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The lite version of

The difference between the full version and this lite version is as following:

  • [x] Database manager with configurable connections
  • [x] Basic model class with accessors and mutators
  • [x] Use original MongoCollection operations
  • [ ] Advanced Eloquent operations like relations
  • [ ] Query builder support

This lite version returns the native PHP MongoDB collection object instead of hiding them behind the query builder. This can be useful for people who want to do advanced MongoDB stuff using the original methods.

It also ships with a basic Eloquent-like model for extra flexibility. More information about this model can be found below.


Install using composer:

composer require jenssegers/mongodb-lite

Add the service provider in app/config/app.php:



Change your default database connection name in app/config/database.php:

'default' => 'mongodb',

And add a new mongodb connection:

'mongodb' => array(
    'driver'   => 'mongodb',
    'host'     => 'localhost',
    'port'     => 27017,
    'username' => 'username',
    'password' => 'password',
    'database' => 'database'

Getting a Collection

Once your configuration is in place you can access your collections like this:


This returns the MongoCollection object associated with the 'mongodb' connection item. If you want to use a different connection use:

// A MongoCollection object

Because this returns the native MongoCollection object you can use all of the standard methods:

$users = DB::collection('users')->find();
$count = DB::collection('users')->count();
$user = DB::collection('users')->findOne(array('name' => 'John Doe'));


A model offers a more flexible way to access a collection.

use Jenssegers\MongodbLite\Model as Eloquent;

class User extends Eloquent {

    protected $collection = 'users';


You can use all standard MongoCollection operations here as well:

$users = User::find();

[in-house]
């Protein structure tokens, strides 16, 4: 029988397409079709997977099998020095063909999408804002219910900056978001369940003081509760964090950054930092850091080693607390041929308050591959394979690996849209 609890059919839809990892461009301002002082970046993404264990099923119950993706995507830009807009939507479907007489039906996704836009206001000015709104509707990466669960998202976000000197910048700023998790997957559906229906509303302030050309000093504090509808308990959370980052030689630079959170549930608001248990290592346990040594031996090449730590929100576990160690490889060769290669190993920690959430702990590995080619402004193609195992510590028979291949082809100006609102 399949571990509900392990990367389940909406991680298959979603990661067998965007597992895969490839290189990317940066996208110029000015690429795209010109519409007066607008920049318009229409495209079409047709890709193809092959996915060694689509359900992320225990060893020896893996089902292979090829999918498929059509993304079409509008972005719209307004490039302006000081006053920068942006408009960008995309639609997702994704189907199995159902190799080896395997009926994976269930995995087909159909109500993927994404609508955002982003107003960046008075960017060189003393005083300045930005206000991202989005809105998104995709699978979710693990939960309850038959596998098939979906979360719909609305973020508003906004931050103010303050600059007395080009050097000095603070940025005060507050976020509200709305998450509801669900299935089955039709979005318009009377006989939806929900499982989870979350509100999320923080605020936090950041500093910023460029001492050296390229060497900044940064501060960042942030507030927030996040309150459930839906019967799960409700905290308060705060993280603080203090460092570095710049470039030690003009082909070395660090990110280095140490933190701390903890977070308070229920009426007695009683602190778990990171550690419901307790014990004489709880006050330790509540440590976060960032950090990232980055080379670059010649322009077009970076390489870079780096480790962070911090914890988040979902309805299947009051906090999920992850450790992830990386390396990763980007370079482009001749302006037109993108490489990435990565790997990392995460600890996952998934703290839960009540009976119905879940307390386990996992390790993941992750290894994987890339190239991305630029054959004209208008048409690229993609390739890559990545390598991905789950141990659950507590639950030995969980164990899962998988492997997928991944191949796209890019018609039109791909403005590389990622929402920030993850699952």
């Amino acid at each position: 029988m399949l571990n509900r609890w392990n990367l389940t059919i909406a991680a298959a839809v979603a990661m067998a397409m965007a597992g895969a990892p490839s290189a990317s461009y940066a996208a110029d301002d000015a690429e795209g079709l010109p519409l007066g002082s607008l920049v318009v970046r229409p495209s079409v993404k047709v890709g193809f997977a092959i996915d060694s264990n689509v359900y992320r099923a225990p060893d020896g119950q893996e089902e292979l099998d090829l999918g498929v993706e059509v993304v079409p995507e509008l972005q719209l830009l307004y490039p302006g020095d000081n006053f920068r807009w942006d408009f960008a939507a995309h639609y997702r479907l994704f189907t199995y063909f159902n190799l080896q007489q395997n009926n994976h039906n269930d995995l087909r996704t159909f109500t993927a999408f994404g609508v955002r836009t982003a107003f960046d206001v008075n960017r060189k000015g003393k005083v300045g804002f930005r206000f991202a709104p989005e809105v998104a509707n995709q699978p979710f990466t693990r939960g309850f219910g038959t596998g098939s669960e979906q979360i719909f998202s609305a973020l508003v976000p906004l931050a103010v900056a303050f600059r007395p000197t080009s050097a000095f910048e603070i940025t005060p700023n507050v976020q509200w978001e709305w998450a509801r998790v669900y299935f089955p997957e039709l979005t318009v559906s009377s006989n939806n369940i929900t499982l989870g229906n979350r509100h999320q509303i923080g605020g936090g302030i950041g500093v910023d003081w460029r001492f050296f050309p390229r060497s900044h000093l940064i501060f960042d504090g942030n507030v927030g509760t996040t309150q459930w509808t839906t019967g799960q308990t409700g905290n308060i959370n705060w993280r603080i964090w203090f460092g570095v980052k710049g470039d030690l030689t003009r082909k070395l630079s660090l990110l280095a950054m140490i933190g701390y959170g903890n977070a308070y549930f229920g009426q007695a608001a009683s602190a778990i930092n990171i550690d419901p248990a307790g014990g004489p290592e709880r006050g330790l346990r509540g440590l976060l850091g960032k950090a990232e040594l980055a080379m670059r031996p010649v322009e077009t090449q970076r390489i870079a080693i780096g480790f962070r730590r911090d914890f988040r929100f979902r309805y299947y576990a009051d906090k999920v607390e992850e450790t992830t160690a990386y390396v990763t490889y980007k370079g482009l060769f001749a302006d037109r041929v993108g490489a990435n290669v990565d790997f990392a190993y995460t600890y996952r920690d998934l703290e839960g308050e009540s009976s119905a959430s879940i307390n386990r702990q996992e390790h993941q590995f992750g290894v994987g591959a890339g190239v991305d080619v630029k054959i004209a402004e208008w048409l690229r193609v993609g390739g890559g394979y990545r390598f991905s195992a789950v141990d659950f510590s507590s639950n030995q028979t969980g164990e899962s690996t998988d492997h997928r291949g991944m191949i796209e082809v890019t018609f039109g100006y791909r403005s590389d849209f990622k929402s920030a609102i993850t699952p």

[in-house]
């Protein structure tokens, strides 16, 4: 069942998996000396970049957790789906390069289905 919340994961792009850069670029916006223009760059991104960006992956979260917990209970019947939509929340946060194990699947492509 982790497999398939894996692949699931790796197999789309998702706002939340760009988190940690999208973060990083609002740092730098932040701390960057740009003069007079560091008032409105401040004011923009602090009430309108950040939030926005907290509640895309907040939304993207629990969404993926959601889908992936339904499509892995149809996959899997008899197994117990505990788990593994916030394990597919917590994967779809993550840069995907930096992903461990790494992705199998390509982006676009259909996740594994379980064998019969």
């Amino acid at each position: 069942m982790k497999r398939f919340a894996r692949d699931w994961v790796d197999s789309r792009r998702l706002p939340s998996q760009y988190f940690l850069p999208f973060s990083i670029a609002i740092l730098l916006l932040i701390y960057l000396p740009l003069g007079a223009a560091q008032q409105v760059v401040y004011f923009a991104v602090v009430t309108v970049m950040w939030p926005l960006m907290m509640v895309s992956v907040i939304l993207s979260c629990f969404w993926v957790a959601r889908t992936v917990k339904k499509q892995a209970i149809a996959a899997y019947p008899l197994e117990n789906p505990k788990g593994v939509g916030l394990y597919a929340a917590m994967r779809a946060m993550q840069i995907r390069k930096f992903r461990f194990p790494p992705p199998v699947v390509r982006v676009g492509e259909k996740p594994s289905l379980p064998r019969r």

All multi-result sets returned by the model return an Laravel Collection object. This object implements the IteratorAggregate PHP interface so it can be iterated over like an array. However, this object also has a variety of other helpful methods for working with result sets. More information about this at

$users = User::all();
// Will return a collection of User objects

// Do laravel-collection operations
$user = $users->first();
$count = $users->count();

Accessors & Mutators

Because model objects are returned, you can still define custom methods and use accessors and mutators. More information about this at

use Jenssegers\MongodbLite\Model as Eloquent;

class User extends Eloquent {

    protected $collection = 'users';

    // Accessor
    public function getAvatarAttribute()
        $hash = md5($this->attributes['email']);
        return "$hash";

    // Mutator
    public function setPasswordAttribute($value)
        $this->attributes['password'] = crypt($value);

Which can then be used like this:

$user = User::findOne(array('_id' => new MongoId('47cc67093475061e3d9536d2')));
echo $user->avatar;

Insert, Update, Delete

To create a new record in the database from a model, simply create a new model instance and call the save method.

$user = new User;
$user->name = 'John Doe';

To update a model, you may retrieve it, change an attribute, and use the save method:

$user->age = 35;

You can create a new model using:

$user = User::create(array('name' => 'John'));

To delete a model, simply call the delete method on the instance:


Converting To Arrays / JSON

You can convert a model or a collection of models to array or json just like in Eloquent: